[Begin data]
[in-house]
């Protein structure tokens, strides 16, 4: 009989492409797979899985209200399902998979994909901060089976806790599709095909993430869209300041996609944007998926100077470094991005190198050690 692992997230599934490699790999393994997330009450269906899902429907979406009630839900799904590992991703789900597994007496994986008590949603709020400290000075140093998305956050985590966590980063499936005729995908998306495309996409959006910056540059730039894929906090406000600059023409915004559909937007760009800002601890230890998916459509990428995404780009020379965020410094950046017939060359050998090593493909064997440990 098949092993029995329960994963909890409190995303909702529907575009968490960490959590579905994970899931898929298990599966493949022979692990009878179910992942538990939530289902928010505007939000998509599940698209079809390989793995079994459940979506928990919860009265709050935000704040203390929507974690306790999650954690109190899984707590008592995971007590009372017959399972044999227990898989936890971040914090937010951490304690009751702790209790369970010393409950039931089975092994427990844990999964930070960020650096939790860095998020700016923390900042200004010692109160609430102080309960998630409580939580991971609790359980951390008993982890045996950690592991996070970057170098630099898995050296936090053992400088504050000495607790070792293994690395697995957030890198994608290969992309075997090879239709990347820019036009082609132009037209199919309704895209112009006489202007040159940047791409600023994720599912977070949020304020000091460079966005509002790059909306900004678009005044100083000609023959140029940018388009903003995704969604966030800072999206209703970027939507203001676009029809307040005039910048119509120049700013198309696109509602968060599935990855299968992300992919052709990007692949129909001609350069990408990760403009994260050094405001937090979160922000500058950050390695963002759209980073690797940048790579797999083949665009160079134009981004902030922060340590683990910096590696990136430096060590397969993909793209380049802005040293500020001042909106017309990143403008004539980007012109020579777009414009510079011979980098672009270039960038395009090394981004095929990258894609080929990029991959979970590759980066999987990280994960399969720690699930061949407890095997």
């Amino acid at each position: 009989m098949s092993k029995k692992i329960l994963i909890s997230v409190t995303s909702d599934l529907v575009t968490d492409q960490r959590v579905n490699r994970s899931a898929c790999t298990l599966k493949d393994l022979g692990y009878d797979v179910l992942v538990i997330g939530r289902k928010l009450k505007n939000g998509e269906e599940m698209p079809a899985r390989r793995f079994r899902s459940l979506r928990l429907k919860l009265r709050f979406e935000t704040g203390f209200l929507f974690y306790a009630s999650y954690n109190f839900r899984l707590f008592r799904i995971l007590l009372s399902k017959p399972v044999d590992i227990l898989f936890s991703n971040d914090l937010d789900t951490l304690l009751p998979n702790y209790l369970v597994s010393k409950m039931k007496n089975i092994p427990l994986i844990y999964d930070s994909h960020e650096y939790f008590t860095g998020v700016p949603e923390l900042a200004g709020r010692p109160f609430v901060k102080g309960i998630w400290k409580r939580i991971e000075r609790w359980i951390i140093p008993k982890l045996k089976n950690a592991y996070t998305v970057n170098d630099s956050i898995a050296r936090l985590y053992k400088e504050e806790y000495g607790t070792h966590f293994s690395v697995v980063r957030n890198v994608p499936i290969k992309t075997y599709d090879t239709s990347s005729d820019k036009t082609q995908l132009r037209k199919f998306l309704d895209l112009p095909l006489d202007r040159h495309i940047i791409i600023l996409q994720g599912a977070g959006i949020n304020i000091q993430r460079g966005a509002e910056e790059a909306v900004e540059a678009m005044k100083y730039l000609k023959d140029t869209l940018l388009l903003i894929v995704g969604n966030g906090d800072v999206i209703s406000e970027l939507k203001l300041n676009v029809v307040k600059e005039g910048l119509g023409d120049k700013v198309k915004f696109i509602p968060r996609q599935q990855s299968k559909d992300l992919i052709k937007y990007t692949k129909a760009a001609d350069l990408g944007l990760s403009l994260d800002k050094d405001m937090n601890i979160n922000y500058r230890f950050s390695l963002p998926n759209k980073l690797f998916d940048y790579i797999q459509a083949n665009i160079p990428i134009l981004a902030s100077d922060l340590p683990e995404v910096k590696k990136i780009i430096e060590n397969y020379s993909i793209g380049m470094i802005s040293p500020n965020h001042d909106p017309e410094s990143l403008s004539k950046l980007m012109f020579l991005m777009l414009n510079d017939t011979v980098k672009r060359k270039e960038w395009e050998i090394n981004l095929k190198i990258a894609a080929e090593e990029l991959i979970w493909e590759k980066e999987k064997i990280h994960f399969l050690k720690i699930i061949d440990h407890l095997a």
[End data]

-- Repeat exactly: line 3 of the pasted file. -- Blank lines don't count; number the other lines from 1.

């Amino acid at each position: 009989m098949s092993k029995k692992i329960l994963i909890s997230v409190t995303s909702d599934l529907v575009t968490d492409q960490r959590v579905n490699r994970s899931a898929c790999t298990l599966k493949d393994l022979g692990y009878d797979v179910l992942v538990i997330g939530r289902k928010l009450k505007n939000g998509e269906e599940m698209p079809a899985r390989r793995f079994r899902s459940l979506r928990l429907k919860l009265r709050f979406e935000t704040g203390f209200l929507f974690y306790a009630s999650y954690n109190f839900r899984l707590f008592r799904i995971l007590l009372s399902k017959p399972v044999d590992i227990l898989f936890s991703n971040d914090l937010d789900t951490l304690l009751p998979n702790y209790l369970v597994s010393k409950m039931k007496n089975i092994p427990l994986i844990y999964d930070s994909h960020e650096y939790f008590t860095g998020v700016p949603e923390l900042a200004g709020r010692p109160f609430v901060k102080g309960i998630w400290k409580r939580i991971e000075r609790w359980i951390i140093p008993k982890l045996k089976n950690a592991y996070t998305v970057n170098d630099s956050i898995a050296r936090l985590y053992k400088e504050e806790y000495g607790t070792h966590f293994s690395v697995v980063r957030n890198v994608p499936i290969k992309t075997y599709d090879t239709s990347s005729d820019k036009t082609q995908l132009r037209k199919f998306l309704d895209l112009p095909l006489d202007r040159h495309i940047i791409i600023l996409q994720g599912a977070g959006i949020n304020i000091q993430r460079g966005a509002e910056e790059a909306v900004e540059a678009m005044k100083y730039l000609k023959d140029t869209l940018l388009l903003i894929v995704g969604n966030g906090d800072v999206i209703s406000e970027l939507k203001l300041n676009v029809v307040k600059e005039g910048l119509g023409d120049k700013v198309k915004f696109i509602p968060r996609q599935q990855s299968k559909d992300l992919i052709k937007y990007t692949k129909a760009a001609d350069l990408g944007l990760s403009l994260d800002k050094d405001m937090n601890i979160n922000y500058r230890f950050s390695l963002p998926n759209k980073l690797f998916d940048y790579i797999q459509a083949n665009i160079p990428i134009l981004a902030s100077d922060l340590p683990e995404v910096k590696k990136i780009i430096e060590n397969y020379s993909i793209g380049m470094i802005s040293p500020n965020h001042d909106p017309e410094s990143l403008s004539k950046l980007m012109f020579l991005m777009l414009n510079d017939t011979v980098k672009r060359k270039e960038w395009e050998i090394n981004l095929k190198i990258a894609a080929e090593e990029l991959i979970w493909e590759k980066e999987k064997i990280h994960f399969l050690k720690i699930i061949d440990h407890l095997a």